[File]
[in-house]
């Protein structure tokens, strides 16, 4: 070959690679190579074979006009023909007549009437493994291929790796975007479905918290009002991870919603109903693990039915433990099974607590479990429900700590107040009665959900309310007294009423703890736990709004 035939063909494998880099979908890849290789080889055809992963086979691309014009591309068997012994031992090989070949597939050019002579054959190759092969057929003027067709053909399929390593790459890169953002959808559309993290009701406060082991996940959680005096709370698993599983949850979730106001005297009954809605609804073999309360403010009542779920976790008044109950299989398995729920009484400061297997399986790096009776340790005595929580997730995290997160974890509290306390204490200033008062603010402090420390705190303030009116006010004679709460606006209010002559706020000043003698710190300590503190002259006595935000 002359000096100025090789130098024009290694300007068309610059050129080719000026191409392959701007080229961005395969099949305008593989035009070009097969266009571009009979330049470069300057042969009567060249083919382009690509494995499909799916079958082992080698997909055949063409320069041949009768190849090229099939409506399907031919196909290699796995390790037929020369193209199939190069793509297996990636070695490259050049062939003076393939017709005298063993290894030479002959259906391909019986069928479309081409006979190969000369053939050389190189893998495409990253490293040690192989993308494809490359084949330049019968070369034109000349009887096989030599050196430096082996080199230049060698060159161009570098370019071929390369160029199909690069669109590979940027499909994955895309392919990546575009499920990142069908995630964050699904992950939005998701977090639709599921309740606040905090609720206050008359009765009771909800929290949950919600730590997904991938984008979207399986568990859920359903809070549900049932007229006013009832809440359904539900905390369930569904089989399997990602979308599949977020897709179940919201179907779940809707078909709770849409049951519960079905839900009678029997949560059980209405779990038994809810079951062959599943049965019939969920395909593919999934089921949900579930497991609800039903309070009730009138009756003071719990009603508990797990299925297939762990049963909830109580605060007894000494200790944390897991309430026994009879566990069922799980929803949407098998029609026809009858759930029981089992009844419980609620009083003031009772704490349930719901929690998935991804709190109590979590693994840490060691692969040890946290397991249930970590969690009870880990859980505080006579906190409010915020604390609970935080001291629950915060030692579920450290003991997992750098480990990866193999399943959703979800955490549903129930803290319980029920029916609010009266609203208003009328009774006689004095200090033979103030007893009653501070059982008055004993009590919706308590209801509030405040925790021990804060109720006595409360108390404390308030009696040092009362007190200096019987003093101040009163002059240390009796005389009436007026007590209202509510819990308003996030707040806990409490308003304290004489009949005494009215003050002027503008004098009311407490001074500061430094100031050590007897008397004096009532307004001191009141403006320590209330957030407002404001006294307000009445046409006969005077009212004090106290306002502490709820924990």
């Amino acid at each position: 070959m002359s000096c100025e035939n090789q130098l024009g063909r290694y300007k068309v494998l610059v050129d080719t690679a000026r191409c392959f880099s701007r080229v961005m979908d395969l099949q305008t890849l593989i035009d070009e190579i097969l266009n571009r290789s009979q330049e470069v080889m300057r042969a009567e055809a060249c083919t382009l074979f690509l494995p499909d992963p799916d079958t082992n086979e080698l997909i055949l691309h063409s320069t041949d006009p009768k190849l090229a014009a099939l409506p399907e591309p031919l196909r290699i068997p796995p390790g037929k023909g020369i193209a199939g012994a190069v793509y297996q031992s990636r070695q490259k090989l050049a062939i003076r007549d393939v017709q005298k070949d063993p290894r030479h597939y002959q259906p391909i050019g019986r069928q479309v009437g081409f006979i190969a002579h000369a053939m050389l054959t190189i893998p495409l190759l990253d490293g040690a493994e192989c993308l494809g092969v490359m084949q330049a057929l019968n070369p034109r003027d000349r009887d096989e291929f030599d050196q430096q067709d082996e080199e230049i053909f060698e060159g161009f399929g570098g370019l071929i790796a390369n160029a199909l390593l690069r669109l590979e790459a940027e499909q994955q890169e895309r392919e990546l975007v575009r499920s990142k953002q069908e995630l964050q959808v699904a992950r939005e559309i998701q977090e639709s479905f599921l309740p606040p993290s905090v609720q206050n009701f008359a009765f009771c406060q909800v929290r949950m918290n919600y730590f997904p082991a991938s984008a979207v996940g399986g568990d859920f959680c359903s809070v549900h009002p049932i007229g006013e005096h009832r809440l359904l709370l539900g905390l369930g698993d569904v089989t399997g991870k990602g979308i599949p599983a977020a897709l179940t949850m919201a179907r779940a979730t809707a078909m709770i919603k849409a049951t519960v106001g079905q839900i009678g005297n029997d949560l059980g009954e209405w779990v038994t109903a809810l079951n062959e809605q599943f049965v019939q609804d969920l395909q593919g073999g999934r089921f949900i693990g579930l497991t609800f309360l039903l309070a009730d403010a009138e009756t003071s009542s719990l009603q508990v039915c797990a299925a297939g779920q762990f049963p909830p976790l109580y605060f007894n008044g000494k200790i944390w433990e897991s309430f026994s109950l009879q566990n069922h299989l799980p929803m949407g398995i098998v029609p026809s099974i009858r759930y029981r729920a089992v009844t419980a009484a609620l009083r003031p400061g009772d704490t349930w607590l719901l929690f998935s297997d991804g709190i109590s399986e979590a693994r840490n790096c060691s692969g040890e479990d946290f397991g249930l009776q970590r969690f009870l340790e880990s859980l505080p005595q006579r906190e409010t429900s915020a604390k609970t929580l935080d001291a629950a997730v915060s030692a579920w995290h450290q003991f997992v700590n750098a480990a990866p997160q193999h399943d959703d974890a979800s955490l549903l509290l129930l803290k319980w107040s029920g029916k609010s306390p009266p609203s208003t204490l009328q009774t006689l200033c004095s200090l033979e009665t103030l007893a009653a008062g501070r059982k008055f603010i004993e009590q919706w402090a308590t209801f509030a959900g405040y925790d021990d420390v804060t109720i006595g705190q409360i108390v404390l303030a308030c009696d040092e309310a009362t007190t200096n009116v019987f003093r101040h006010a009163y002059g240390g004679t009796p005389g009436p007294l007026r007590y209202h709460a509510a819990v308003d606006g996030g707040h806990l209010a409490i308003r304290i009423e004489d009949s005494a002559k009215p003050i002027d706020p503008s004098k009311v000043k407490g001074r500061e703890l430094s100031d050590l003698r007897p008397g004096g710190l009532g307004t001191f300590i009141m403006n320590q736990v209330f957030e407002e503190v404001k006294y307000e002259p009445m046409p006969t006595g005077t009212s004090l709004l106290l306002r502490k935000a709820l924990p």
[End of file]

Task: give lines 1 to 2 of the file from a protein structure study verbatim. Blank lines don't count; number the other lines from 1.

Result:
[in-house]
């Protein structure tokens, strides 16, 4: 070959690679190579074979006009023909007549009437493994291929790796975007479905918290009002991870919603109903693990039915433990099974607590479990429900700590107040009665959900309310007294009423703890736990709004 035939063909494998880099979908890849290789080889055809992963086979691309014009591309068997012994031992090989070949597939050019002579054959190759092969057929003027067709053909399929390593790459890169953002959808559309993290009701406060082991996940959680005096709370698993599983949850979730106001005297009954809605609804073999309360403010009542779920976790008044109950299989398995729920009484400061297997399986790096009776340790005595929580997730995290997160974890509290306390204490200033008062603010402090420390705190303030009116006010004679709460606006209010002559706020000043003698710190300590503190002259006595935000 002359000096100025090789130098024009290694300007068309610059050129080719000026191409392959701007080229961005395969099949305008593989035009070009097969266009571009009979330049470069300057042969009567060249083919382009690509494995499909799916079958082992080698997909055949063409320069041949009768190849090229099939409506399907031919196909290699796995390790037929020369193209199939190069793509297996990636070695490259050049062939003076393939017709005298063993290894030479002959259906391909019986069928479309081409006979190969000369053939050389190189893998495409990253490293040690192989993308494809490359084949330049019968070369034109000349009887096989030599050196430096082996080199230049060698060159161009570098370019071929390369160029199909690069669109590979940027499909994955895309392919990546575009499920990142069908995630964050699904992950939005998701977090639709599921309740606040905090609720206050008359009765009771909800929290949950919600730590997904991938984008979207399986568990859920359903809070549900049932007229006013009832809440359904539900905390369930569904089989399997990602979308599949977020897709179940919201179907779940809707078909709770849409049951519960079905839900009678029997949560059980209405779990038994809810079951062959599943049965019939969920395909593919999934089921949900579930497991609800039903309070009730009138009756003071719990009603508990797990299925297939762990049963909830109580605060007894000494200790944390897991309430026994009879566990069922799980929803949407098998029609026809009858759930029981089992009844419980609620009083003031009772704490349930719901929690998935991804709190109590979590693994840490060691692969040890946290397991249930970590969690009870880990859980505080006579906190409010915020604390609970935080001291629950915060030692579920450290003991997992750098480990990866193999399943959703979800955490549903129930803290319980029920029916609010009266609203208003009328009774006689004095200090033979103030007893009653501070059982008055004993009590919706308590209801509030405040925790021990804060109720006595409360108390404390308030009696040092009362007190200096019987003093101040009163002059240390009796005389009436007026007590209202509510819990308003996030707040806990409490308003304290004489009949005494009215003050002027503008004098009311407490001074500061430094100031050590007897008397004096009532307004001191009141403006320590209330957030407002404001006294307000009445046409006969005077009212004090106290306002502490709820924990």